An important point here is that I have no better answer. Perhaps, like democracy, her solution is the worst one there is...except for all the others.

Tuesday, October 25, 2005

The sea was angry, my friend... an old man at a deli, trying to return soup.
(one of my favorite Seinfeld lines)

While I was struggling up the mountain, several people nearby wished they were higher on the mountain.

From the Times:
High waves along the east coast killed four people, including two children, and overturned dozens of fishing boasts on Sunday, police said.

More than 20 houses were also submerged after being hit by the waves.

The 7-meter-high waves swallowed two children, ages four and seven, while they were playing on a breakwater in Pohang, North Kyongsang Province, according to police.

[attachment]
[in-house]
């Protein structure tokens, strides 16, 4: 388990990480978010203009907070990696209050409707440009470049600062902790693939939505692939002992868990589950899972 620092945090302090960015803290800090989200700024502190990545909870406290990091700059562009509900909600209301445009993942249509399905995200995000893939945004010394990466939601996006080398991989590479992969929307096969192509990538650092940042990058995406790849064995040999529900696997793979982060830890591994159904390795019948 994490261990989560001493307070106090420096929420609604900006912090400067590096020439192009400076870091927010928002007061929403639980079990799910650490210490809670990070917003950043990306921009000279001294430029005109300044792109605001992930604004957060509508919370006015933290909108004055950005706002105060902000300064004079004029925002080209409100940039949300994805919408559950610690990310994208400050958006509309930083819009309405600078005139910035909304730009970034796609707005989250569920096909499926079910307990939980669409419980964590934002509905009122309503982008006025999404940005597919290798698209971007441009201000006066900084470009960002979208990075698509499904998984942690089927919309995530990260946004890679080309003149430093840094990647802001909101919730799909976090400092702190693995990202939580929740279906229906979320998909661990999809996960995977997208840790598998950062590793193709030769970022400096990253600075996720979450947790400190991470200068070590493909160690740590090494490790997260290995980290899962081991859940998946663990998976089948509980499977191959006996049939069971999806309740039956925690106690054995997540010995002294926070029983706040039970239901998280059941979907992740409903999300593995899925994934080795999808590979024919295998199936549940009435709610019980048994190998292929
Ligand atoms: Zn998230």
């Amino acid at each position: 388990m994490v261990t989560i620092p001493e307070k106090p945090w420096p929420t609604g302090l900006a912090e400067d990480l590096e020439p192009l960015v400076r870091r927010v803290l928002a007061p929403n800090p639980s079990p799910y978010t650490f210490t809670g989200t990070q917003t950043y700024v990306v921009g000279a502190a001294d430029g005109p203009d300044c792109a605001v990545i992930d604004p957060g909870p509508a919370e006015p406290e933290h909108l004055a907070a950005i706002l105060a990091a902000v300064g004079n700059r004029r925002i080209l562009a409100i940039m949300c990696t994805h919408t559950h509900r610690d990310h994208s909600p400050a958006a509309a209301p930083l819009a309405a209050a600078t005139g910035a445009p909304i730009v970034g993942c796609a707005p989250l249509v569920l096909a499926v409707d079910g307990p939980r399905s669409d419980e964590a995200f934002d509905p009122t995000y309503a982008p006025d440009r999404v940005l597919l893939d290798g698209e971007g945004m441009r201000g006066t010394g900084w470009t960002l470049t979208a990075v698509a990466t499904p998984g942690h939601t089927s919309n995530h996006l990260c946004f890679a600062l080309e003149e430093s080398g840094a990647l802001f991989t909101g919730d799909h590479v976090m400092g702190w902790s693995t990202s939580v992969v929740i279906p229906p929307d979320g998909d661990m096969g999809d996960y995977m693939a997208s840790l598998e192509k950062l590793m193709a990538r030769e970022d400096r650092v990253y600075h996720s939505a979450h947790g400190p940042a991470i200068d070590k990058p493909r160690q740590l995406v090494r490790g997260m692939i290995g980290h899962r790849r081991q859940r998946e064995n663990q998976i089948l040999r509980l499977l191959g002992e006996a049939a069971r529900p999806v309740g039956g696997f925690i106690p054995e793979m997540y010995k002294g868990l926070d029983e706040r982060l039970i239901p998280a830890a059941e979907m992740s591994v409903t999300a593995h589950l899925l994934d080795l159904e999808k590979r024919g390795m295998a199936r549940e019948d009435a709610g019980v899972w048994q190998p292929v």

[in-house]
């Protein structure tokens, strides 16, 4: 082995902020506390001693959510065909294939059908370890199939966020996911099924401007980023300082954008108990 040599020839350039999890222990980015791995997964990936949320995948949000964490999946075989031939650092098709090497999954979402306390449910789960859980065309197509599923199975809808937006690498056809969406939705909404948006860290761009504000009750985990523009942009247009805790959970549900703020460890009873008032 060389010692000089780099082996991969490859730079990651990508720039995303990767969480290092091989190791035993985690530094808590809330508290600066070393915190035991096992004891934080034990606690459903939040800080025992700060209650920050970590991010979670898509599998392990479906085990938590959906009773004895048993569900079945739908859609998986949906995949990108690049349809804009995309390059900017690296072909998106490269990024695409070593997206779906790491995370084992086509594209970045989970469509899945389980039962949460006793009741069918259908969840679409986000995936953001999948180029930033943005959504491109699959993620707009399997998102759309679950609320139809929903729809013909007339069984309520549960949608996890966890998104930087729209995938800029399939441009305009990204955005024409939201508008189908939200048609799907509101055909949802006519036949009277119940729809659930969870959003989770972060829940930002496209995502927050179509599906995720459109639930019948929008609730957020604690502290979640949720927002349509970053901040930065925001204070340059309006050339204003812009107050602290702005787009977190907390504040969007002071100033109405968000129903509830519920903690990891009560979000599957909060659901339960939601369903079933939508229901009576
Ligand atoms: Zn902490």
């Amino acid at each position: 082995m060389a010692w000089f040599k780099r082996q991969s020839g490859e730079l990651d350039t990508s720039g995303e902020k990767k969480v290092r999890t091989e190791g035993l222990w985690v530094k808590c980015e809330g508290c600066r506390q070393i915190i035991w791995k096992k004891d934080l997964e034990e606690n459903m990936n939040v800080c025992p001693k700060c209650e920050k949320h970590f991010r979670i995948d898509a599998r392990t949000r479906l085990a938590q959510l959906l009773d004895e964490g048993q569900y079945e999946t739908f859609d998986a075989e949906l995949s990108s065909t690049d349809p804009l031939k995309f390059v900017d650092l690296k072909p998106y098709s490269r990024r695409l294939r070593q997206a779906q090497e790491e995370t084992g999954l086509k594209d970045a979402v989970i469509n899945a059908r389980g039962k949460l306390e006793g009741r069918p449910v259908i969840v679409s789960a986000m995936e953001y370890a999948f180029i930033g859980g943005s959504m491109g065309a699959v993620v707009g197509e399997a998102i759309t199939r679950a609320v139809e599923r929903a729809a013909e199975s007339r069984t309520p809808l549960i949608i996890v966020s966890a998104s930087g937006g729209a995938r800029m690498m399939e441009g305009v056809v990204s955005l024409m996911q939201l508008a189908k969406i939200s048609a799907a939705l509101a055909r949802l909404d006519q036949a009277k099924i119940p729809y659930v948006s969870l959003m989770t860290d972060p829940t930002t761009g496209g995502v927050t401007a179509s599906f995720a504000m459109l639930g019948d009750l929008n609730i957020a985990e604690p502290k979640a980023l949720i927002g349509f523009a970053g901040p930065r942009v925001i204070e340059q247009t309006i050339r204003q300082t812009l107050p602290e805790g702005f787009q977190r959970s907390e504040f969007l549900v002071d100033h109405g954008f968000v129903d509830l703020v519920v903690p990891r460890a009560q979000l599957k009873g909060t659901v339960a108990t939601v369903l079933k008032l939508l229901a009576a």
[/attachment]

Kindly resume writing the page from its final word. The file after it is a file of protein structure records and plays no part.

Another man was found dead in Jumunijin.

The Korea Meteorological Administration forecast larger than normal waves but the actual waves were even larger and now the KMA is in big trouble.

I recall they were also critisized for their lack of warning during an earthquake-driven tsunami (40 cm) in the spring. In that case, I don't think they can be blamed as the tsunami waves move so fast. In this case, I don't know. They knew large waves were coming and gave a warning for 4 metre waves. They were off by almost 200%. I am not a meteorologist but weather reports are often off a little and affected by local conditions. I really don't know if they are at fault but it would be comforting to blame someone...I guess.

I want to be sick

I don't even know what comment to make on this article. Read the Nomad for details.

A 45-year-old woman was Monday sentenced to five years in prison for forcing her teenage daughter into prostitution at bars.